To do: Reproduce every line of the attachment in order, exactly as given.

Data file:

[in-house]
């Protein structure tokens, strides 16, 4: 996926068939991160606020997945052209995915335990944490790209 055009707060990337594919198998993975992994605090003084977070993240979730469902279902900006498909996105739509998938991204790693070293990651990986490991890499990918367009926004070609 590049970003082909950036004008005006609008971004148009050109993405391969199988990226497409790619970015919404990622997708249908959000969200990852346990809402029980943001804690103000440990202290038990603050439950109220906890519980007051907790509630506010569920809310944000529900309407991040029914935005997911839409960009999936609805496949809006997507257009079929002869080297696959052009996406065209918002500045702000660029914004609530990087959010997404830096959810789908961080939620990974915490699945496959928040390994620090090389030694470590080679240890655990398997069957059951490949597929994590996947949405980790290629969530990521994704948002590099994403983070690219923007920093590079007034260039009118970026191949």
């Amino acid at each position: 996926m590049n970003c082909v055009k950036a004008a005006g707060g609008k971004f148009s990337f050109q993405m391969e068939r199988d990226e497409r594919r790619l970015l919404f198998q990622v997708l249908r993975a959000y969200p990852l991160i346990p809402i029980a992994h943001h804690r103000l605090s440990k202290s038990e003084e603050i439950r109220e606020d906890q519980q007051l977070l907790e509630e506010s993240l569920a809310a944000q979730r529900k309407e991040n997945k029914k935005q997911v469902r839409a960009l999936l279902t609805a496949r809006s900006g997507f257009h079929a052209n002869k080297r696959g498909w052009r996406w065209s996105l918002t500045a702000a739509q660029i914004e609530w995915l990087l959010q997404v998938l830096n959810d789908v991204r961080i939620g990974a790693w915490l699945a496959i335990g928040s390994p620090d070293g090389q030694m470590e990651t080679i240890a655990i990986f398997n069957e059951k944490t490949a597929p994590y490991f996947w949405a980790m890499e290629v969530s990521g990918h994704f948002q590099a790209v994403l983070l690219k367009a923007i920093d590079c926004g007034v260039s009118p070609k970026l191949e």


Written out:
[in-house]
């Protein structure tokens, strides 16, 4: 996926068939991160606020997945052209995915335990944490790209 055009707060990337594919198998993975992994605090003084977070993240979730469902279902900006498909996105739509998938991204790693070293990651990986490991890499990918367009926004070609 590049970003082909950036004008005006609008971004148009050109993405391969199988990226497409790619970015919404990622997708249908959000969200990852346990809402029980943001804690103000440990202290038990603050439950109220906890519980007051907790509630506010569920809310944000529900309407991040029914935005997911839409960009999936609805496949809006997507257009079929002869080297696959052009996406065209918002500045702000660029914004609530990087959010997404830096959810789908961080939620990974915490699945496959928040390994620090090389030694470590080679240890655990398997069957059951490949597929994590996947949405980790290629969530990521994704948002590099994403983070690219923007920093590079007034260039009118970026191949």
């Amino acid at each position: 996926m590049n970003c082909v055009k950036a004008a005006g707060g609008k971004f148009s990337f050109q993405m391969e068939r199988d990226e497409r594919r790619l970015l919404f198998q990622v997708l249908r993975a959000y969200p990852l991160i346990p809402i029980a992994h943001h804690r103000l605090s440990k202290s038990e003084e603050i439950r109220e606020d906890q519980q007051l977070l907790e509630e506010s993240l569920a809310a944000q979730r529900k309407e991040n997945k029914k935005q997911v469902r839409a960009l999936l279902t609805a496949r809006s900006g997507f257009h079929a052209n002869k080297r696959g498909w052009r996406w065209s996105l918002t500045a702000a739509q660029i914004e609530w995915l990087l959010q997404v998938l830096n959810d789908v991204r961080i939620g990974a790693w915490l699945a496959i335990g928040s390994p620090d070293g090389q030694m470590e990651t080679i240890a655990i990986f398997n069957e059951k944490t490949a597929p994590y490991f996947w949405a980790m890499e290629v969530s990521g990918h994704f948002q590099a790209v994403l983070l690219k367009a923007i920093d590079c926004g007034v260039s009118p070609k970026l191949e």